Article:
Tribute to Emeritus Professor Will Steffen

Photo: ANU
1 February 2023

Emeritus Professor Will Steffen, 75, was a brilliant scientist of international standing, respected around the world. He contributed a massive lifetime commitment to the environment and climate science. Will was a mentor, colleague and collaborator to many and had a special skill in sharing his deep understanding of climate science with students, royalty, politicians, farmers, corporations and many more.

Will Steffen’s commitment and passion always shone through, and it was always evidence based. I remember attending with colleagues an annual lecture at Oxford University Museum of Natural History in 2017 to a packed audience where he delivered an outstanding presentation on his pioneering work on the Anthropocene and Planetary Boundaries to an enthralled audience and public acclaim. I also remember the many times he came over to the University of Canberra from ANU and shared his knowledge with students and staff and community gatherings with Canberra Urban and Regional Futures. Will Steffen was generous with his time and knowledge to all.  

Will Steffen held a wide range of distinguished leadership roles including globally as Executive Director of the International Geosphere-Biosphere Programme (IGBP), based in Stockholm, and within Australia, as the Inaugural Director of the ANU Fenner School and then as Inaugural Director of the ANU Climate Change Institute. As you can see, Will was a pioneer creating innovative platforms to better connect science with policy. He shared his expertise more widely as Chair of the Antarctic Science Advisory Committee and a member of the ACT Climate Change Council. His ability to transcend these different forums in communicating climate science placed him in high demand locally, nationally and internationally.

Professor Steffen’s leadership skills extended to advising national political leaders on the critical issues of climate change, during some very challenging times. He was a member of the Climate Commission and then following its abolition, a founding member of the current non-government national Climate Change Council. Will also had the diplomatic qualities needed to explain complex systems thinking and climate science to a wide range of sectors – banks, insurance companies, corporations and NGO’s. He knew this was critical to implementing change.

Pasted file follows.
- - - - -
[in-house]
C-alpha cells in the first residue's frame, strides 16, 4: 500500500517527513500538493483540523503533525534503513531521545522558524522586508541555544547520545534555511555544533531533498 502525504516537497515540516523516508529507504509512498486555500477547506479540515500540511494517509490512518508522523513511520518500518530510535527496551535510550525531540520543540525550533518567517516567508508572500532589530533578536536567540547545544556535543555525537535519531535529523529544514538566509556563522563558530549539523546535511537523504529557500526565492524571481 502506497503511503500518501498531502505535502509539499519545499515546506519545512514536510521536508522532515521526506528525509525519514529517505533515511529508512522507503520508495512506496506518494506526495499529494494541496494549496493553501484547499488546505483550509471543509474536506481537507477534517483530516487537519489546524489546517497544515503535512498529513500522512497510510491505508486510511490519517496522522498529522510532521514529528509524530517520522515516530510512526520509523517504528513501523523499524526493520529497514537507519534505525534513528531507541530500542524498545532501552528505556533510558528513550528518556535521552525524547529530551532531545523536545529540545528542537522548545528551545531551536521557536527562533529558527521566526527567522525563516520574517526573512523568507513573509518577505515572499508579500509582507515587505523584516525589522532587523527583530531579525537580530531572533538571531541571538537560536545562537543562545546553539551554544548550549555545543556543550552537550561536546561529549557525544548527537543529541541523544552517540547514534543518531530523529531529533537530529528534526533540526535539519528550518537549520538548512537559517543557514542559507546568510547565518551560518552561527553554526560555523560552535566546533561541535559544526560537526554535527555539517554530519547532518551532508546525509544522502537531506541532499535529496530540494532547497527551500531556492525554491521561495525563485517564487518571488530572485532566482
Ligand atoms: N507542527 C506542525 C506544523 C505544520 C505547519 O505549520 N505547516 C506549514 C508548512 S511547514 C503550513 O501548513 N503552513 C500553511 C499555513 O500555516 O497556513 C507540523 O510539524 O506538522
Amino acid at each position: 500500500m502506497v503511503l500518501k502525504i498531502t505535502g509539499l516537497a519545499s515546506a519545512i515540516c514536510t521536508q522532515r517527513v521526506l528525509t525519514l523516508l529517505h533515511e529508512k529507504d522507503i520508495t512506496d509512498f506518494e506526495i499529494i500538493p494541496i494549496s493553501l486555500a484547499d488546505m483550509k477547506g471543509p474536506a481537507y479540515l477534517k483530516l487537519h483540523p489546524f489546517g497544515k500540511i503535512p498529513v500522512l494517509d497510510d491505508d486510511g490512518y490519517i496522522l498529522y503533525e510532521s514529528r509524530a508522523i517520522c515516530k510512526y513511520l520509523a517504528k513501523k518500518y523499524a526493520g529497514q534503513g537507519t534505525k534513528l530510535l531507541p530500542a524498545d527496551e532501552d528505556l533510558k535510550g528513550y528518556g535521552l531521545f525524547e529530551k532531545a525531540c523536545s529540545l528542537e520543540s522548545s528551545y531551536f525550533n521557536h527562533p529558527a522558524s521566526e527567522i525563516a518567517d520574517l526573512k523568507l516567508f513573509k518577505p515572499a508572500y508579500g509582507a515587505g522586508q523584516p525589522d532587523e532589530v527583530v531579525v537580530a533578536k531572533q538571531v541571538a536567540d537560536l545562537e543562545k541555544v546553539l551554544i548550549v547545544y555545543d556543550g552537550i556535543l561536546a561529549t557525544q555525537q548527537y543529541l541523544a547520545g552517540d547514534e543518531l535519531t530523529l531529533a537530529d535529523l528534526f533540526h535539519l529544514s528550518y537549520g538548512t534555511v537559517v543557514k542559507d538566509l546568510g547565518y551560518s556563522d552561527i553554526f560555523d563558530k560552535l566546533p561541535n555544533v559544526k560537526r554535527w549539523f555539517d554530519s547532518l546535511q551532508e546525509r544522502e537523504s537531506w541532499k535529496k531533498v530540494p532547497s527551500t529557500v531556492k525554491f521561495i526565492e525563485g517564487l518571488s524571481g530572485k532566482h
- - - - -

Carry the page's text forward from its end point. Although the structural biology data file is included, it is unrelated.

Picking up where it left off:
As you can see from the above, Will Steffen contributed enormously and continuously to public life as he keenly understood that science needs to be shared with the community and his brilliant communication skills made that happen. In recent years he helped communities across Australia better understand climate science to enable them to tackle local and regional climate change challenges. He equally encouraged and inspired students at all levels to think through possible solutions and pathways for a more sustainable future.

Will was a great friend and mentor to me and always, despite his busy schedule, free to have a coffee in Braddon to give some wise and timely advice. I valued this immensely. He co-founded Canberra Urban and Regional Futures (CURF) with me and was a contributing author to a suite of CURF publications on sustainable urban and regional futures for the Australian Capital Region. In this respect he had a strong belief that implementing change at home was just as important as influencing international and national agendas. He extended this generosity of spirit and collegiality to many others in the Canberra community, across Australia and around the world.

Will Steffen’s commitment to action on climate change was unwavering, often against the tide demonstrating the courage of a warrior, the intellect of a scientist and at the same time delivered with compassion and grace. He also had a great sense of humour just as you were about to walk into a serious meeting or press conference, which at times, helped a lot! A truly remarkable human being.

Our thoughts are with Will's family at this difficult time. He often spoke of his wife Carrie and daughter Sonja with great pride and clearly missed them when he had to travel far and wide. Will Steffen gave everything he had to creating a more sustainable future. He will be deeply missed by many friends and colleagues, but his legacy will continue to influence for years to come.

Emeritus Professor Barbara Norman

University of Canberra and Visiting Fellow at ICEDS